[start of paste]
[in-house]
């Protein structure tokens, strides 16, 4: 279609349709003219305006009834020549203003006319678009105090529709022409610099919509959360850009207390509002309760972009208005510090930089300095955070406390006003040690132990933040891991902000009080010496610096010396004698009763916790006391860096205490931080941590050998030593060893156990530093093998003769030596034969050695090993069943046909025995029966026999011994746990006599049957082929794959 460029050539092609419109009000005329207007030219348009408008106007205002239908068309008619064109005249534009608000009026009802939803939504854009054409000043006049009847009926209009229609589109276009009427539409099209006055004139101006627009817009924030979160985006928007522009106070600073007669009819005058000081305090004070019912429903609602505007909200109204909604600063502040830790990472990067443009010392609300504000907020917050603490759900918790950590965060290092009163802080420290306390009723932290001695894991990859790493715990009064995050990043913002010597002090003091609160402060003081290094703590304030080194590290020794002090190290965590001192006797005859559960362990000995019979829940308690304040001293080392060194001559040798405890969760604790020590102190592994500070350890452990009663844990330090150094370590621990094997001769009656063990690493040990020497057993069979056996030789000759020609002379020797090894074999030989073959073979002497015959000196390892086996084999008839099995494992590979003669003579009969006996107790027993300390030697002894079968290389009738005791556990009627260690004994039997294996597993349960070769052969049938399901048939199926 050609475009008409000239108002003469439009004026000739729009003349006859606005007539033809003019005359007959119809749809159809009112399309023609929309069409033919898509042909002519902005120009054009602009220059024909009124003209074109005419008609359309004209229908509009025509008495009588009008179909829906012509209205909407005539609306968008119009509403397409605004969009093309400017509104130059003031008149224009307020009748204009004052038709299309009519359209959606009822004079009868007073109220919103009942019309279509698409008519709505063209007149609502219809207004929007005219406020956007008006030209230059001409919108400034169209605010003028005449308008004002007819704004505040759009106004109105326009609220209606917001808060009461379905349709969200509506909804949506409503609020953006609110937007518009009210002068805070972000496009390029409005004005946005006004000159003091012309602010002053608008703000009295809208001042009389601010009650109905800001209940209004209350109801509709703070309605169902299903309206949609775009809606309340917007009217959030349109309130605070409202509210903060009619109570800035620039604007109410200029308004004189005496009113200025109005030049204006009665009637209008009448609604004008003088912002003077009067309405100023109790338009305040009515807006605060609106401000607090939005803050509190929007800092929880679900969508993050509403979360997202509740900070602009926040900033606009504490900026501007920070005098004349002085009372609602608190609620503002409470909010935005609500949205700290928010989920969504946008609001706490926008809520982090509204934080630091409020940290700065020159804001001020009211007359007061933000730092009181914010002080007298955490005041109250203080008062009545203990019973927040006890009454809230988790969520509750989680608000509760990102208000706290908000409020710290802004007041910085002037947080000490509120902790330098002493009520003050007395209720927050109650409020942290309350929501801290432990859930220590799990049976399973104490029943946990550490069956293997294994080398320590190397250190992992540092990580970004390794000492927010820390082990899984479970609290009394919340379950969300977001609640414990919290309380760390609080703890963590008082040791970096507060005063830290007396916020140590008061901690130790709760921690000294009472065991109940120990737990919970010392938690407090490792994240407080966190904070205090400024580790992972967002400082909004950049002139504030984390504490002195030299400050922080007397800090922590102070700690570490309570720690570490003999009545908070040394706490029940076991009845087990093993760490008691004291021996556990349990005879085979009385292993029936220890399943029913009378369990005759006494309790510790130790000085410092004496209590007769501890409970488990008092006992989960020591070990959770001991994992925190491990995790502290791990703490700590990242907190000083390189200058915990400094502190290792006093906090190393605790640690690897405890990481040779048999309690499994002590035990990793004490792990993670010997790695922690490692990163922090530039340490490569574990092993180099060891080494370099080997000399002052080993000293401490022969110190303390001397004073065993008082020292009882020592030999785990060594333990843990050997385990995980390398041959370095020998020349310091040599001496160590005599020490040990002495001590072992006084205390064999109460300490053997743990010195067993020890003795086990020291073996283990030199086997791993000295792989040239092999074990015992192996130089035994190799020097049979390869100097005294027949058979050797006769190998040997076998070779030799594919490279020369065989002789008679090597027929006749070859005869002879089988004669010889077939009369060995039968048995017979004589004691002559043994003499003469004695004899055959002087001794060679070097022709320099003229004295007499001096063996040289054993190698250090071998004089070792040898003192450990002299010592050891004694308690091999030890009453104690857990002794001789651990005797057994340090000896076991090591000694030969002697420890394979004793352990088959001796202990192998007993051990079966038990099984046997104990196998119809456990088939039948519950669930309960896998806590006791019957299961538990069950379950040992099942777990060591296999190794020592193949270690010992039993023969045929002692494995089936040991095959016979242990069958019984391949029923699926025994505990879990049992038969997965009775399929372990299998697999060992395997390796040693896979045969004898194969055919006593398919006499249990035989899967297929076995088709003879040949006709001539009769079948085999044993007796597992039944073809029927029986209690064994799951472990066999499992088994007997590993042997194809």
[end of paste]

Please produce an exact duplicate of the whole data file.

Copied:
[in-house]
């Protein structure tokens, strides 16, 4: 279609349709003219305006009834020549203003006319678009105090529709022409610099919509959360850009207390509002309760972009208005510090930089300095955070406390006003040690132990933040891991902000009080010496610096010396004698009763916790006391860096205490931080941590050998030593060893156990530093093998003769030596034969050695090993069943046909025995029966026999011994746990006599049957082929794959 460029050539092609419109009000005329207007030219348009408008106007205002239908068309008619064109005249534009608000009026009802939803939504854009054409000043006049009847009926209009229609589109276009009427539409099209006055004139101006627009817009924030979160985006928007522009106070600073007669009819005058000081305090004070019912429903609602505007909200109204909604600063502040830790990472990067443009010392609300504000907020917050603490759900918790950590965060290092009163802080420290306390009723932290001695894991990859790493715990009064995050990043913002010597002090003091609160402060003081290094703590304030080194590290020794002090190290965590001192006797005859559960362990000995019979829940308690304040001293080392060194001559040798405890969760604790020590102190592994500070350890452990009663844990330090150094370590621990094997001769009656063990690493040990020497057993069979056996030789000759020609002379020797090894074999030989073959073979002497015959000196390892086996084999008839099995494992590979003669003579009969006996107790027993300390030697002894079968290389009738005791556990009627260690004994039997294996597993349960070769052969049938399901048939199926 050609475009008409000239108002003469439009004026000739729009003349006859606005007539033809003019005359007959119809749809159809009112399309023609929309069409033919898509042909002519902005120009054009602009220059024909009124003209074109005419008609359309004209229908509009025509008495009588009008179909829906012509209205909407005539609306968008119009509403397409605004969009093309400017509104130059003031008149224009307020009748204009004052038709299309009519359209959606009822004079009868007073109220919103009942019309279509698409008519709505063209007149609502219809207004929007005219406020956007008006030209230059001409919108400034169209605010003028005449308008004002007819704004505040759009106004109105326009609220209606917001808060009461379905349709969200509506909804949506409503609020953006609110937007518009009210002068805070972000496009390029409005004005946005006004000159003091012309602010002053608008703000009295809208001042009389601010009650109905800001209940209004209350109801509709703070309605169902299903309206949609775009809606309340917007009217959030349109309130605070409202509210903060009619109570800035620039604007109410200029308004004189005496009113200025109005030049204006009665009637209008009448609604004008003088912002003077009067309405100023109790338009305040009515807006605060609106401000607090939005803050509190929007800092929880679900969508993050509403979360997202509740900070602009926040900033606009504490900026501007920070005098004349002085009372609602608190609620503002409470909010935005609500949205700290928010989920969504946008609001706490926008809520982090509204934080630091409020940290700065020159804001001020009211007359007061933000730092009181914010002080007298955490005041109250203080008062009545203990019973927040006890009454809230988790969520509750989680608000509760990102208000706290908000409020710290802004007041910085002037947080000490509120902790330098002493009520003050007395209720927050109650409020942290309350929501801290432990859930220590799990049976399973104490029943946990550490069956293997294994080398320590190397250190992992540092990580970004390794000492927010820390082990899984479970609290009394919340379950969300977001609640414990919290309380760390609080703890963590008082040791970096507060005063830290007396916020140590008061901690130790709760921690000294009472065991109940120990737990919970010392938690407090490792994240407080966190904070205090400024580790992972967002400082909004950049002139504030984390504490002195030299400050922080007397800090922590102070700690570490309570720690570490003999009545908070040394706490029940076991009845087990093993760490008691004291021996556990349990005879085979009385292993029936220890399943029913009378369990005759006494309790510790130790000085410092004496209590007769501890409970488990008092006992989960020591070990959770001991994992925190491990995790502290791990703490700590990242907190000083390189200058915990400094502190290792006093906090190393605790640690690897405890990481040779048999309690499994002590035990990793004490792990993670010997790695922690490692990163922090530039340490490569574990092993180099060891080494370099080997000399002052080993000293401490022969110190303390001397004073065993008082020292009882020592030999785990060594333990843990050997385990995980390398041959370095020998020349310091040599001496160590005599020490040990002495001590072992006084205390064999109460300490053997743990010195067993020890003795086990020291073996283990030199086997791993000295792989040239092999074990015992192996130089035994190799020097049979390869100097005294027949058979050797006769190998040997076998070779030799594919490279020369065989002789008679090597027929006749070859005869002879089988004669010889077939009369060995039968048995017979004589004691002559043994003499003469004695004899055959002087001794060679070097022709320099003229004295007499001096063996040289054993190698250090071998004089070792040898003192450990002299010592050891004694308690091999030890009453104690857990002794001789651990005797057994340090000896076991090591000694030969002697420890394979004793352990088959001796202990192998007993051990079966038990099984046997104990196998119809456990088939039948519950669930309960896998806590006791019957299961538990069950379950040992099942777990060591296999190794020592193949270690010992039993023969045929002692494995089936040991095959016979242990069958019984391949029923699926025994505990879990049992038969997965009775399929372990299998697999060992395997390796040693896979045969004898194969055919006593398919006499249990035989899967297929076995088709003879040949006709001539009769079948085999044993007796597992039944073809029927029986209690064994799951472990066999499992088994007997590993042997194809």